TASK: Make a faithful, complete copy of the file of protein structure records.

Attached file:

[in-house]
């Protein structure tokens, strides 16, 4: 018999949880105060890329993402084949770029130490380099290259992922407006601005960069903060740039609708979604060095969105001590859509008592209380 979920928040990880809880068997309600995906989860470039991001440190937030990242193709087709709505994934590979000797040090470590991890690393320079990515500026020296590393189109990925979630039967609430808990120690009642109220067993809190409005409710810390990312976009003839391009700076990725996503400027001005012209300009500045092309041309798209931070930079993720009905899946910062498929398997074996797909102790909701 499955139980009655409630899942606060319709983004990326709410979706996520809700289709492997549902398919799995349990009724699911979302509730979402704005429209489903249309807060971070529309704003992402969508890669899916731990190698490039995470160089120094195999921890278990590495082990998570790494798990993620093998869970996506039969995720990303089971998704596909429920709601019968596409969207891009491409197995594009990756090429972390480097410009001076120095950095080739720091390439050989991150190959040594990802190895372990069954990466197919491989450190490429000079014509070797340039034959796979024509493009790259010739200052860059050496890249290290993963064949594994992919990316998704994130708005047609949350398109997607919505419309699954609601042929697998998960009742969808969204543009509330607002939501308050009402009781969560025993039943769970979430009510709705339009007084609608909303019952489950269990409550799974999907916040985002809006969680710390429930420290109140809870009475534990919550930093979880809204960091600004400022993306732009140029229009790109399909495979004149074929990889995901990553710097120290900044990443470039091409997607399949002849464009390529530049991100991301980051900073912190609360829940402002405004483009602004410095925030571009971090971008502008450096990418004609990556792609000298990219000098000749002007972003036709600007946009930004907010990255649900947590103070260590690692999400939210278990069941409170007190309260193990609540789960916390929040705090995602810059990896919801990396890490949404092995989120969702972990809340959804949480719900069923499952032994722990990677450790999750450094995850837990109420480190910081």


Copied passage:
[in-house]
């Protein structure tokens, strides 16, 4: 018999949880105060890329993402084949770029130490380099290259992922407006601005960069903060740039609708979604060095969105001590859509008592209380 979920928040990880809880068997309600995906989860470039991001440190937030990242193709087709709505994934590979000797040090470590991890690393320079990515500026020296590393189109990925979630039967609430808990120690009642109220067993809190409005409710810390990312976009003839391009700076990725996503400027001005012209300009500045092309041309798209931070930079993720009905899946910062498929398997074996797909102790909701 499955139980009655409630899942606060319709983004990326709410979706996520809700289709492997549902398919799995349990009724699911979302509730979402704005429209489903249309807060971070529309704003992402969508890669899916731990190698490039995470160089120094195999921890278990590495082990998570790494798990993620093998869970996506039969995720990303089971998704596909429920709601019968596409969207891009491409197995594009990756090429972390480097410009001076120095950095080739720091390439050989991150190959040594990802190895372990069954990466197919491989450190490429000079014509070797340039034959796979024509493009790259010739200052860059050496890249290290993963064949594994992919990316998704994130708005047609949350398109997607919505419309699954609601042929697998998960009742969808969204543009509330607002939501308050009402009781969560025993039943769970979430009510709705339009007084609608909303019952489950269990409550799974999907916040985002809006969680710390429930420290109140809870009475534990919550930093979880809204960091600004400022993306732009140029229009790109399909495979004149074929990889995901990553710097120290900044990443470039091409997607399949002849464009390529530049991100991301980051900073912190609360829940402002405004483009602004410095925030571009971090971008502008450096990418004609990556792609000298990219000098000749002007972003036709600007946009930004907010990255649900947590103070260590690692999400939210278990069941409170007190309260193990609540789960916390929040705090995602810059990896919801990396890490949404092995989120969702972990809340959804949480719900069923499952032994722990990677450790999750450094995850837990109420480190910081």